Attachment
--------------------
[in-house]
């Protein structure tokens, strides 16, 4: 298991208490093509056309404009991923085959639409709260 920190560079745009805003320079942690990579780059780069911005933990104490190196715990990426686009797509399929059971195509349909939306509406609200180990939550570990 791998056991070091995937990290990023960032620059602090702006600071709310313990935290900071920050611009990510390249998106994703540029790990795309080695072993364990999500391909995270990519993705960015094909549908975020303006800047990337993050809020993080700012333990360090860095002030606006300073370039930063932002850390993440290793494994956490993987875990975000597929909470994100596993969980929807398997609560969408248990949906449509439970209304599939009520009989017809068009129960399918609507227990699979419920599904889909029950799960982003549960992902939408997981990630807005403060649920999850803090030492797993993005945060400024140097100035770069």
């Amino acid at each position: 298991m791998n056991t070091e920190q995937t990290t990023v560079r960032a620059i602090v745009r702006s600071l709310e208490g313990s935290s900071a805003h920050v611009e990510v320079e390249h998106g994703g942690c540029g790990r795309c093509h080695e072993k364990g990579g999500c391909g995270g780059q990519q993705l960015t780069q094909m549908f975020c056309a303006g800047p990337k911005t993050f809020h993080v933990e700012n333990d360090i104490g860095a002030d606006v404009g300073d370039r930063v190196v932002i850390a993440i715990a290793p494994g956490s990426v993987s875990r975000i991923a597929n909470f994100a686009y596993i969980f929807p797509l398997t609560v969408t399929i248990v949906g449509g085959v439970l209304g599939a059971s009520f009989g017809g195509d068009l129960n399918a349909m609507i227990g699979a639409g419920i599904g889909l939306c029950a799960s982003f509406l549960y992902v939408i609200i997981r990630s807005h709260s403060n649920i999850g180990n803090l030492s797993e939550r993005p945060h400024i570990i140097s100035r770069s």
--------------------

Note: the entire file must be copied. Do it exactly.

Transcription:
[in-house]
């Protein structure tokens, strides 16, 4: 298991208490093509056309404009991923085959639409709260 920190560079745009805003320079942690990579780059780069911005933990104490190196715990990426686009797509399929059971195509349909939306509406609200180990939550570990 791998056991070091995937990290990023960032620059602090702006600071709310313990935290900071920050611009990510390249998106994703540029790990795309080695072993364990999500391909995270990519993705960015094909549908975020303006800047990337993050809020993080700012333990360090860095002030606006300073370039930063932002850390993440290793494994956490993987875990975000597929909470994100596993969980929807398997609560969408248990949906449509439970209304599939009520009989017809068009129960399918609507227990699979419920599904889909029950799960982003549960992902939408997981990630807005403060649920999850803090030492797993993005945060400024140097100035770069």
């Amino acid at each position: 298991m791998n056991t070091e920190q995937t990290t990023v560079r960032a620059i602090v745009r702006s600071l709310e208490g313990s935290s900071a805003h920050v611009e990510v320079e390249h998106g994703g942690c540029g790990r795309c093509h080695e072993k364990g990579g999500c391909g995270g780059q990519q993705l960015t780069q094909m549908f975020c056309a303006g800047p990337k911005t993050f809020h993080v933990e700012n333990d360090i104490g860095a002030d606006v404009g300073d370039r930063v190196v932002i850390a993440i715990a290793p494994g956490s990426v993987s875990r975000i991923a597929n909470f994100a686009y596993i969980f929807p797509l398997t609560v969408t399929i248990v949906g449509g085959v439970l209304g599939a059971s009520f009989g017809g195509d068009l129960n399918a349909m609507i227990g699979a639409g419920i599904g889909l939306c029950a799960s982003f509406l549960y992902v939408i609200i997981r990630s807005h709260s403060n649920i999850g180990n803090l030492s797993e939550r993005p945060h400024i570990i140097s100035r770069s």